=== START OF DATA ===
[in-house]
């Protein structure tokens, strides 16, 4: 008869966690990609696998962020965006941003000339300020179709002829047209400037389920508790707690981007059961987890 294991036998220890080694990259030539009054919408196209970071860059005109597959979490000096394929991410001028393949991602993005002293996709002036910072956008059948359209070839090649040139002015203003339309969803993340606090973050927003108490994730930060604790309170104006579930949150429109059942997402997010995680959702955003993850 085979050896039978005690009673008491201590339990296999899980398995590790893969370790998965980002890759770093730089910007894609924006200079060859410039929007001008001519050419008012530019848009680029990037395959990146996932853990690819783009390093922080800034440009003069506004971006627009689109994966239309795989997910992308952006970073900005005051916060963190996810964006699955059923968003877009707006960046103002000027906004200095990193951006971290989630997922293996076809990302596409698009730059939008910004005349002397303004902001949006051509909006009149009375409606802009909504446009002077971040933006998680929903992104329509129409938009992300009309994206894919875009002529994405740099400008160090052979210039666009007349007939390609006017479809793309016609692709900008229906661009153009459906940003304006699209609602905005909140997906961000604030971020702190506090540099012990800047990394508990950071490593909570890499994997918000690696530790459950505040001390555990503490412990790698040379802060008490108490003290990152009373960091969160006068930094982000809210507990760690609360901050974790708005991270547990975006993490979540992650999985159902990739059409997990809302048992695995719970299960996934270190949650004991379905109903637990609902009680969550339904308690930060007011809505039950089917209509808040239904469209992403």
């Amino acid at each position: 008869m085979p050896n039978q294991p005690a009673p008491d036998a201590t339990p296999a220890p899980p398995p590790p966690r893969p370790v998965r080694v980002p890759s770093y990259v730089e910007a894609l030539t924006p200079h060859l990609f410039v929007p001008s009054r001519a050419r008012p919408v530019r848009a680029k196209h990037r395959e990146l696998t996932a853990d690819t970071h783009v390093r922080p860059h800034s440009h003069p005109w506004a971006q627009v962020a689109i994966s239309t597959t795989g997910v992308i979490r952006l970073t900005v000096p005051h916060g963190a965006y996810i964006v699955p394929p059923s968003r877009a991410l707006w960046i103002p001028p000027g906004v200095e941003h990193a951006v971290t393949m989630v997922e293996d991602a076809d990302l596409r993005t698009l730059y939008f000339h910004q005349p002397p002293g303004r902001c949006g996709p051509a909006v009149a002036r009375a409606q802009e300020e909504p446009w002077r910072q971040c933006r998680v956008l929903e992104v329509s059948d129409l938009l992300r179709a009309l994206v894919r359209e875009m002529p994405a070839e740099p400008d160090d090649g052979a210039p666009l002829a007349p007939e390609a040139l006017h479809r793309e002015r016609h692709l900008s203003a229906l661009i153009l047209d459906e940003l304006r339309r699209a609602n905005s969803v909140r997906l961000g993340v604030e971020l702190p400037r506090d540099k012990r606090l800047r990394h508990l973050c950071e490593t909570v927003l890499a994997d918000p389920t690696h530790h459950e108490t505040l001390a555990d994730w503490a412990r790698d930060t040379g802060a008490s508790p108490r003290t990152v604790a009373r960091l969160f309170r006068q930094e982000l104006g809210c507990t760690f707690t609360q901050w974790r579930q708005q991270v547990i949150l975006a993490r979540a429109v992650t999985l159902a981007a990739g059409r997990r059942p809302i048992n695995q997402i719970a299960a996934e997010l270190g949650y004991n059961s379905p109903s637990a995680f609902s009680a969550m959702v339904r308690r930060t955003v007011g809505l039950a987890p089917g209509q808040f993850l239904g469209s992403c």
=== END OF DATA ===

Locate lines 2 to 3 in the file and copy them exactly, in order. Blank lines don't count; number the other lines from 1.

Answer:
């Protein structure tokens, strides 16, 4: 008869966690990609696998962020965006941003000339300020179709002829047209400037389920508790707690981007059961987890 294991036998220890080694990259030539009054919408196209970071860059005109597959979490000096394929991410001028393949991602993005002293996709002036910072956008059948359209070839090649040139002015203003339309969803993340606090973050927003108490994730930060604790309170104006579930949150429109059942997402997010995680959702955003993850 085979050896039978005690009673008491201590339990296999899980398995590790893969370790998965980002890759770093730089910007894609924006200079060859410039929007001008001519050419008012530019848009680029990037395959990146996932853990690819783009390093922080800034440009003069506004971006627009689109994966239309795989997910992308952006970073900005005051916060963190996810964006699955059923968003877009707006960046103002000027906004200095990193951006971290989630997922293996076809990302596409698009730059939008910004005349002397303004902001949006051509909006009149009375409606802009909504446009002077971040933006998680929903992104329509129409938009992300009309994206894919875009002529994405740099400008160090052979210039666009007349007939390609006017479809793309016609692709900008229906661009153009459906940003304006699209609602905005909140997906961000604030971020702190506090540099012990800047990394508990950071490593909570890499994997918000690696530790459950505040001390555990503490412990790698040379802060008490108490003290990152009373960091969160006068930094982000809210507990760690609360901050974790708005991270547990975006993490979540992650999985159902990739059409997990809302048992695995719970299960996934270190949650004991379905109903637990609902009680969550339904308690930060007011809505039950089917209509808040239904469209992403």
């Amino acid at each position: 008869m085979p050896n039978q294991p005690a009673p008491d036998a201590t339990p296999a220890p899980p398995p590790p966690r893969p370790v998965r080694v980002p890759s770093y990259v730089e910007a894609l030539t924006p200079h060859l990609f410039v929007p001008s009054r001519a050419r008012p919408v530019r848009a680029k196209h990037r395959e990146l696998t996932a853990d690819t970071h783009v390093r922080p860059h800034s440009h003069p005109w506004a971006q627009v962020a689109i994966s239309t597959t795989g997910v992308i979490r952006l970073t900005v000096p005051h916060g963190a965006y996810i964006v699955p394929p059923s968003r877009a991410l707006w960046i103002p001028p000027g906004v200095e941003h990193a951006v971290t393949m989630v997922e293996d991602a076809d990302l596409r993005t698009l730059y939008f000339h910004q005349p002397p002293g303004r902001c949006g996709p051509a909006v009149a002036r009375a409606q802009e300020e909504p446009w002077r910072q971040c933006r998680v956008l929903e992104v329509s059948d129409l938009l992300r179709a009309l994206v894919r359209e875009m002529p994405a070839e740099p400008d160090d090649g052979a210039p666009l002829a007349p007939e390609a040139l006017h479809r793309e002015r016609h692709l900008s203003a229906l661009i153009l047209d459906e940003l304006r339309r699209a609602n905005s969803v909140r997906l961000g993340v604030e971020l702190p400037r506090d540099k012990r606090l800047r990394h508990l973050c950071e490593t909570v927003l890499a994997d918000p389920t690696h530790h459950e108490t505040l001390a555990d994730w503490a412990r790698d930060t040379g802060a008490s508790p108490r003290t990152v604790a009373r960091l969160f309170r006068q930094e982000l104006g809210c507990t760690f707690t609360q901050w974790r579930q708005q991270v547990i949150l975006a993490r979540a429109v992650t999985l159902a981007a990739g059409r997990r059942p809302i048992n695995q997402i719970a299960a996934e997010l270190g949650y004991n059961s379905p109903s637990a995680f609902s009680a969550m959702v339904r308690r930060t955003v007011g809505l039950a987890p089917g209509q808040f993850l239904g469209s992403c």